Demme has directed music videos for artists such as Suburban Lawns, New Order, KRS-One's H.E.A.L. project and Bruce Springsteen. He also produced a compilation of Haitian music called Konbit: Burning Rhythms of Haiti that was released in 1989. (Lou Reed selected Konbit... as one of his 'picks of 1989'.[10] )

Demme is on the board of directors at Jacob Burns Film Center in Pleasantville, NY. In addition to his role on the board, he curates and hosts a monthly series called "Rarely Seen Cinema".

Clinica Estetico

Demme formed his production company, Clinica Estetico, with producers Edward Saxon and Peter Saraf. They were based out of New York City for fifteen years.

Personal life

Demme was born in 1944 in Baldwin, Nassau County, New York, the son of Dorothy Louise (Rogers) and Robert Eugene Demme, a public relations executive.[11][12] He graduated from Southwest Miami High School[13] and the University of Florida.

He is currently a member of the steering committee of the Friends of the Apollo Theater in Oberlin, Ohio, along with Danny DeVito and Rhea Perlman.[14] In 2013, he returned to Oberlin, as part of an alumni reunion during the class of 2013 graduation ceremony, and received the award for Honorary Doctor of Fine Arts. Demme has three children by two marriages: Ramona, Brooklyn and Jos. He also was the uncle of film director Ted Demme, who died in 2002.

During the 1980s, Demme had a brief romantic relationship with rock singer Belinda Carlisle, who appeared in his movie Swing Shift.[15]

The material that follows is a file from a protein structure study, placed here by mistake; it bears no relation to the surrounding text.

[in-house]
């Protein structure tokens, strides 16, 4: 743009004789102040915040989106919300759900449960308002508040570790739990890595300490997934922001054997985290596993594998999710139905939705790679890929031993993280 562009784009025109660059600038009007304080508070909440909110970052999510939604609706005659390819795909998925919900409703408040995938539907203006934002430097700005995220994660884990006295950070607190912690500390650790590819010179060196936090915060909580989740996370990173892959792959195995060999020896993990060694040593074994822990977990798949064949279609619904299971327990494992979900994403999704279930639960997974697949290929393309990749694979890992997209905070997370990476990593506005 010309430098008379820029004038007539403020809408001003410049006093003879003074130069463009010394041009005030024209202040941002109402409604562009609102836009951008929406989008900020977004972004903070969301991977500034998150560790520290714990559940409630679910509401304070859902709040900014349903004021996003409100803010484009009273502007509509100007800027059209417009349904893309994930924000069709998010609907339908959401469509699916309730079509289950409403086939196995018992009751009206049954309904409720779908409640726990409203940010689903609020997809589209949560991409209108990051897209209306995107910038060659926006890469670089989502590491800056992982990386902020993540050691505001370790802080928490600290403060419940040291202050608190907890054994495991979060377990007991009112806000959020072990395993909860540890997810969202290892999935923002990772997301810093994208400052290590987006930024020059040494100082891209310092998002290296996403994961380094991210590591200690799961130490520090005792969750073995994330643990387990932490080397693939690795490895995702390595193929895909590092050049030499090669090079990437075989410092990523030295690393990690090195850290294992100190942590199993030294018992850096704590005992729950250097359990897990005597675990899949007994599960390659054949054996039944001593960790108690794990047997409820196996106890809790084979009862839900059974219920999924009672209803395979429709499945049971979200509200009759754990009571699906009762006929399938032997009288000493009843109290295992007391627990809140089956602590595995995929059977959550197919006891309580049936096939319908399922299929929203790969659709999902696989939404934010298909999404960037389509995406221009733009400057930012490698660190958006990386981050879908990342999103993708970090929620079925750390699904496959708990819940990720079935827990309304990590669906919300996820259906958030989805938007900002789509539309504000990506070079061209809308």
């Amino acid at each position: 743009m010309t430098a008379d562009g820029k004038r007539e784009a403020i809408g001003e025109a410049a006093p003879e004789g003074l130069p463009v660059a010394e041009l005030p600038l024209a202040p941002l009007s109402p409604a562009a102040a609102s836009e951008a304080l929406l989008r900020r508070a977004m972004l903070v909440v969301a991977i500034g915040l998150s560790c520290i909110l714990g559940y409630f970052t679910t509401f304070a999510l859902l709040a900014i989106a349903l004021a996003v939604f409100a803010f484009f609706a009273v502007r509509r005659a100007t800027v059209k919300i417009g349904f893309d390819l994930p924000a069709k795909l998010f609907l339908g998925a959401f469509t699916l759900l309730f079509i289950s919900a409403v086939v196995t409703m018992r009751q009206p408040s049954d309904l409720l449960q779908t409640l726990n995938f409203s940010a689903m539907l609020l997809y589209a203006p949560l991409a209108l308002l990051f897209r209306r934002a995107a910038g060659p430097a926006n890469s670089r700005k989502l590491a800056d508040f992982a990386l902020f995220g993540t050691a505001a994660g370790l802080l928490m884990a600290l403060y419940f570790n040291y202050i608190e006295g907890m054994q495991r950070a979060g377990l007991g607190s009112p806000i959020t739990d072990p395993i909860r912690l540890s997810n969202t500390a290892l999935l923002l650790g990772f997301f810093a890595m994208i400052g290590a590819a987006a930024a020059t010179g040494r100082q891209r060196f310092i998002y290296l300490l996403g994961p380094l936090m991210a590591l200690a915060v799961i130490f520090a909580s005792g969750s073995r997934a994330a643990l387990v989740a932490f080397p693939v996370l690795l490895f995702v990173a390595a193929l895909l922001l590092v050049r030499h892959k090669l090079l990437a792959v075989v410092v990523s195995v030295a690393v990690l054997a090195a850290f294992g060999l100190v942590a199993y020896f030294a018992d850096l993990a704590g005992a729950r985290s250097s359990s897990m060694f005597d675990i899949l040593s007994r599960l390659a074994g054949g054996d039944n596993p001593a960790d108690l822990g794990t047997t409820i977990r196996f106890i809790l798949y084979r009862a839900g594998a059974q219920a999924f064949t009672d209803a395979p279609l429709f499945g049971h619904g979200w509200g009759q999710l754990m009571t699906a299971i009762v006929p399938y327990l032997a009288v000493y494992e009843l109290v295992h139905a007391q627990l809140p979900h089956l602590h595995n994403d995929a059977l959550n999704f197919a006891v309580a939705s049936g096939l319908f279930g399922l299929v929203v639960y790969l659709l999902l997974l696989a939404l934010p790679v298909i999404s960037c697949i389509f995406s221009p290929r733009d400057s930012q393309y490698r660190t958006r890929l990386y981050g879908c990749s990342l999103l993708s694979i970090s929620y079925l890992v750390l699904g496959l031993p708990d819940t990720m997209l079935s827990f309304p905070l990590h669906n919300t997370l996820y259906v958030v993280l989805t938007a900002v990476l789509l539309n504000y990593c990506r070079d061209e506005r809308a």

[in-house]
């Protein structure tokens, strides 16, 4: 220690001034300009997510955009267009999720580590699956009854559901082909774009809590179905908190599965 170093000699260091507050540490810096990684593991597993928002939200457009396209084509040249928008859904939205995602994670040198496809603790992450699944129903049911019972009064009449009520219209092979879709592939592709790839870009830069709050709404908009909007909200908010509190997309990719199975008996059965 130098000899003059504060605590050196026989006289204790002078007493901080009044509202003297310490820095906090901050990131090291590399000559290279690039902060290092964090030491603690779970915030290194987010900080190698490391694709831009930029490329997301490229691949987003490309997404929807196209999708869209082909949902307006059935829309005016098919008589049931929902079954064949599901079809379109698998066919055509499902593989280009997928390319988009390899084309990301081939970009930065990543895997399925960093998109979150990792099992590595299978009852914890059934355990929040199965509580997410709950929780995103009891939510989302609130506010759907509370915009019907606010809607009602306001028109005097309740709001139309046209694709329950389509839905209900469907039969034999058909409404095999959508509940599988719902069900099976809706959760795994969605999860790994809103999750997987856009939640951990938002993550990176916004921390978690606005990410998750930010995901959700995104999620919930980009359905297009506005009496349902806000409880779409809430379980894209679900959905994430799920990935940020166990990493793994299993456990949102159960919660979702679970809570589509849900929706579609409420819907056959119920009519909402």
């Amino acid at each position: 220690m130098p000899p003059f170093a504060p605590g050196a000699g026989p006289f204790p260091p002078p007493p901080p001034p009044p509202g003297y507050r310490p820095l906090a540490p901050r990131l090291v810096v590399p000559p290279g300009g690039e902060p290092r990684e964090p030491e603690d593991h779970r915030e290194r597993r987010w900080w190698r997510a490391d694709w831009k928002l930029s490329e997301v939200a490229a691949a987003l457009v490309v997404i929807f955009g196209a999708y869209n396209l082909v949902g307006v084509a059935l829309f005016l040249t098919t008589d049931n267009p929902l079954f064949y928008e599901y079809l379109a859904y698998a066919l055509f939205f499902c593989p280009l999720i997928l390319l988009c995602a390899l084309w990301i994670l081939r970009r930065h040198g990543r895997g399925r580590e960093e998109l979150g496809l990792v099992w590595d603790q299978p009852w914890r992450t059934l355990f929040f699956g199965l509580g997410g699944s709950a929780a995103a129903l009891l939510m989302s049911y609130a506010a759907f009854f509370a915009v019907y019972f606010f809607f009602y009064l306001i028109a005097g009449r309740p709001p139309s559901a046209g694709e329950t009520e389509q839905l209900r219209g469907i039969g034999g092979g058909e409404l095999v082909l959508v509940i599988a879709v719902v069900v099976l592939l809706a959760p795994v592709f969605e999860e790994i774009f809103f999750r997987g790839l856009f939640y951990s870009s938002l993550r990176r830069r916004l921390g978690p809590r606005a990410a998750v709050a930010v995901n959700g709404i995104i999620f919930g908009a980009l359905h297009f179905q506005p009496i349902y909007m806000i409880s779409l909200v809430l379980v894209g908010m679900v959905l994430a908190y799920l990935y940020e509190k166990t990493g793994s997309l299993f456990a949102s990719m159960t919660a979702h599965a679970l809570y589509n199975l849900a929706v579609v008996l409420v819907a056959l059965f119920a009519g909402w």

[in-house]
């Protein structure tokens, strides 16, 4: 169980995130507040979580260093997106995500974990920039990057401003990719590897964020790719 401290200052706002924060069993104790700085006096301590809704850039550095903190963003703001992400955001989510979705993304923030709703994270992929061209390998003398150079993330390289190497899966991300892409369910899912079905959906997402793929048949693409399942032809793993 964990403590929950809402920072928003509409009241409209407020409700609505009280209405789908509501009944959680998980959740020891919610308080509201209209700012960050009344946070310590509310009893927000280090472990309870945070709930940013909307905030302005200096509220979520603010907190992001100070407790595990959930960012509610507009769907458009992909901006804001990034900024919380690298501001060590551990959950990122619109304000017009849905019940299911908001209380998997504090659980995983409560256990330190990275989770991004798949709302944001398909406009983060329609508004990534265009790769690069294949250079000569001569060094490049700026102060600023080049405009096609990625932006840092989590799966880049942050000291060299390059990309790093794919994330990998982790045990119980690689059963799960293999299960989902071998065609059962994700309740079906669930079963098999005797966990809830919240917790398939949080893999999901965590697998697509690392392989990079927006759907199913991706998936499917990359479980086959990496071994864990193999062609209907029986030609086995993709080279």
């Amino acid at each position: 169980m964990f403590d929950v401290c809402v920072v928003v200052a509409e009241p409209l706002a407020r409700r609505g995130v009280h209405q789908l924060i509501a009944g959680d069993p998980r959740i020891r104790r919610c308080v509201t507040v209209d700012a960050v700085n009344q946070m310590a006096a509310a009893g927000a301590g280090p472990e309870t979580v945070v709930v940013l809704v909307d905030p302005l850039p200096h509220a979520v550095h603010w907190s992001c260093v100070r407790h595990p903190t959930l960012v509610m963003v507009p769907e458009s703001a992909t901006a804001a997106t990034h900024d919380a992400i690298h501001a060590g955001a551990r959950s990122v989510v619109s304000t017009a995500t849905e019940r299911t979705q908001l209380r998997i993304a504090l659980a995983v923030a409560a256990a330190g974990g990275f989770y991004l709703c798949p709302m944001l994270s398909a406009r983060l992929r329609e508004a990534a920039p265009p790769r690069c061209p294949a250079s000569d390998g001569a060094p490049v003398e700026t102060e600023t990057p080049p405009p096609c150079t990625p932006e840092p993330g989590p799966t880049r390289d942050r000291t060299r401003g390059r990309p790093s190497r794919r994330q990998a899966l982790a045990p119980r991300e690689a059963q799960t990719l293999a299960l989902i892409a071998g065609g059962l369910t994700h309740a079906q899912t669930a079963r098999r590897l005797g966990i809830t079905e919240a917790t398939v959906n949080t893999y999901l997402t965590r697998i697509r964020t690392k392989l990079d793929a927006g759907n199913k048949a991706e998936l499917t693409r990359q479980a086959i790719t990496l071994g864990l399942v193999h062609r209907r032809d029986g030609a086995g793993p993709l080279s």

Feature films

Title Year Credited as Notes
Director Writer Producer Other
Angels Hard as They Come 1971 Yes Yes
The Hot Box 1972 Yes Yes Second unit director
Black Mama White Mama 1973 Story
Caged Heat 1974 Yes Yes
Crazy Mama 1975 Yes
Fighting Mad 1976 Yes Yes
Handle with Care 1977 Yes A.K.A. Citizen's Band
Last Embrace 1979 Yes Actor Role: Man on Train
Melvin and Howard 1980 Yes
Swing Shift 1984 Yes
Something Wild 1986 Yes Yes
Swimming to Cambodia 1987 Yes
Married to the Mob 1988 Yes
The Silence of the Lambs 1991 Yes
Philadelphia 1993 Yes Yes
Beloved 1998 Yes
The Truth About Charlie 2002 Yes Yes Yes
The Manchurian Candidate 2004 Yes Yes
Rachel Getting Married 2008 Yes Yes
A Master Builder 2013 Yes
Ricki and the Flash 2015 Yes


Title Year Credited as Notes
Director WriterProducer
Stop Making Sense 1984 Yes Yes
Haiti: Dreams of Democracy 1987 Yes Yes Yes
Cousin Bobby 1992 Yes
The Complex Sessions 1994 Yes
Storefront Hitchcock 1998 Yes
The Agronomist 2003 Yes Yes Yes Cinematographer
Neil Young: Heart of Gold 2006 Yes
Man from Plains 2007 Yes Yes
New Home Movies From the Lower 9th Ward Yes
Neil Young Trunk Show 2009 Yes
I'm Carolyn Parker 2011 Yes Yes Cinematographer
Neil Young Journeys 2012 Yes Yes
Enzo Avitabile Music Life Yes Yes
What's Motivating Hayes 2015 Yes Short
Justin Timberlake + The Tennessee Kids 2016 Yes

Television work

Title Year Credited as Notes
Director WriterProducer
Columbo 1978 Yes Episode: " Murder Under Glass"
Saturday Night Live 1980–86 Yes Yes 3 episodes
American Playhouse 1982 Yes Episode: "Who Am I This Time?"
Trying Times 1987 Yes Episode: "A Family Tree"
Subway Stories 1997 Yes Segment: ""Subway Car from Hell"
Enlightened 2011 Yes 2 episodes
A Gifted Man Yes Yes Episode: "Pilot"
The Killing 2013–14 Yes 2 episodes
Shots Fired 2017 Yes

Other work

Title Year Credited as Notes
Director ProducerOther
Fly Me 1973 Second unit director
The Incredible Melting Man 1977 Actor Role: Matt Winters
"The Perfect Kiss" 1985 Yes Music video for New Order
Into the Night Actor Role: Federal Agent
"Away" 1988 Yes Music video for The Feelies[16]
Miami Blues 1990 Yes
Women & Men 2 1991 Yes
Amos & Andrew 1993 Executive producer Uncredited
Household Saints Executive producer
One Foot on a Banana Peel, the Other
Foot in the Grave:
Secrets from the Dolly Madison Room 1994
1994 Yes Documentary